By Julia Proctor,
A recent paper authored by Dr. Ronald Geyer from the University of California Santa Barbara, has exposed that in the last 65 years humans have produced 8.3 billion tonnes of plastic in total. This figureis found to be equal to that of the weight of 25,000 Empire State buildings or 1 billion elephants.
The paper also concluded that of this 8.3 billion tonnes of plastic, only 9% is recycled whilst 12% is incinerated and the remaining 79% ends up in landfill.
Over recent years there has been a steep increase in the amount of plastic materials produced. Plastic's adaptability and durability are desirable properties for any manufacturer, with demands for the material ranging from food packaging to aeroplanes.
This sharp increase in the use of the non-biodegradable product however, has not come without consequences. Experts predict that if we are to maintain this level of plastic production, by the year 2050 we will have accumulated 12 billion tonnes of the material in waste.
To put the current situation into perspective, Dr. Ronald Geyer reports that if weput the 8.3 billion tonnes of plastic currently in circulationinto one single vicinity, it would be able to ''cover an area the size of Argentina [...] the world's eighth largest country''.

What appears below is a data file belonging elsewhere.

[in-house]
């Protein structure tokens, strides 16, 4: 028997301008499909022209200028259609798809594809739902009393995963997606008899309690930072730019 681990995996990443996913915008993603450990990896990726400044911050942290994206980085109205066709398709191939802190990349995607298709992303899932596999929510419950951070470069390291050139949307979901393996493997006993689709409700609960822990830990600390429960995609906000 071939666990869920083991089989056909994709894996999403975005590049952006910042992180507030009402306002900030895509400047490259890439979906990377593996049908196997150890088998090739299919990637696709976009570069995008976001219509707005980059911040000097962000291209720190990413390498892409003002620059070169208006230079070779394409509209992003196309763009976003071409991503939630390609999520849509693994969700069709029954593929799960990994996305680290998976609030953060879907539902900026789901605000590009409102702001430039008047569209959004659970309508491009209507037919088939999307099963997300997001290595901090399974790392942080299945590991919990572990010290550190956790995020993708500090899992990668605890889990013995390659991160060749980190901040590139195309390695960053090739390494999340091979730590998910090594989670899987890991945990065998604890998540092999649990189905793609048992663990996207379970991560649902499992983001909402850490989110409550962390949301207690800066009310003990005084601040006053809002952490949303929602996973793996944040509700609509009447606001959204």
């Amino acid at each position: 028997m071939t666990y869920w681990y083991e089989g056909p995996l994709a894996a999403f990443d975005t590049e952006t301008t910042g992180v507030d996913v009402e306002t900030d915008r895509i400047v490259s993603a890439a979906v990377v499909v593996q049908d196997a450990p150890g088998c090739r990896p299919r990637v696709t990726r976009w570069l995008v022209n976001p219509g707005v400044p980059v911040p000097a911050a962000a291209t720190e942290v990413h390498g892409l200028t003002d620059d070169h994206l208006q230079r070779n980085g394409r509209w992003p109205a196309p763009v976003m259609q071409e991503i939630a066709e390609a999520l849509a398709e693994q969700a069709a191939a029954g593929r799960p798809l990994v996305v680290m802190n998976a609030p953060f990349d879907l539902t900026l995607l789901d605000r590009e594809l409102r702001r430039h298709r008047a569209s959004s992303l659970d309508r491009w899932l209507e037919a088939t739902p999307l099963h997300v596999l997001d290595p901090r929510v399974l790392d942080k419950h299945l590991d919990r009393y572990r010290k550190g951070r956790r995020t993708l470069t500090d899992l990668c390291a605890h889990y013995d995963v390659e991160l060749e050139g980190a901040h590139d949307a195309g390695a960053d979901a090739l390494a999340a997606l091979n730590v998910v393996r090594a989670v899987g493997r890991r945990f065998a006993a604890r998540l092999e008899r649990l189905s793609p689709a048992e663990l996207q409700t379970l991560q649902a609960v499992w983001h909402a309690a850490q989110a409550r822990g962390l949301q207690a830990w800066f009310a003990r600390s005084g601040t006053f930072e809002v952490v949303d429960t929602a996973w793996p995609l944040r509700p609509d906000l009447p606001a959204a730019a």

Dr. Geyer continues to raise his concerns, stating ''We are increasingly smothering ecosystems in plastic and I am very worried that there may be all kinds of unintended, adverse consequences that we will only find out about once it is too late''.
Dr. Geyer is not the only expert to voice his fears on the subject. Dr. Erik van Sebille of the Utrech University based in the Netherlands also states, '' We're facing a tsunami of plastic waste'' and that a ''radical shift in how we deal with plastic'' is needed and fast.
As the UN continues to warn over the rising health risk posed by plastic, an increasing number of studies are finding that plastics are nowentering the human food chain.
A 2016 Plymouth University study found that a third of all fish caught in the UK contains plastic. This figure includescod, haddock, mackerel and shellfish, all commonly enjoyed by many on a daily basis.
Plastic rubbish strewn along Perranporth beach in Cornwall, UK.
Richard Thompson, a professor of Marine Biology at the Universityof Plymouth commented that one of the main factors as to why plastic has become such an issue, is due to the current poor design of the material.
He claims there could be a significant reduction in plasticwaste if we are to rethink current models of the product''with recyclability in mind''. Some even claim that if done correctly, a new design could see the production of bottles that could be recycled up to 20 times. This is a far greater number than is currently possible.
Dr. Geyer concludes by saying that ''our idea was to put the numbers out there [...] to start a real, concerted discussion''. It can't be said that action will begin immediately to solve this rising issue, however it can be said that this new study has opened the eyes of many. Hopefully this will lead to positive action being taken on the matter in the near future.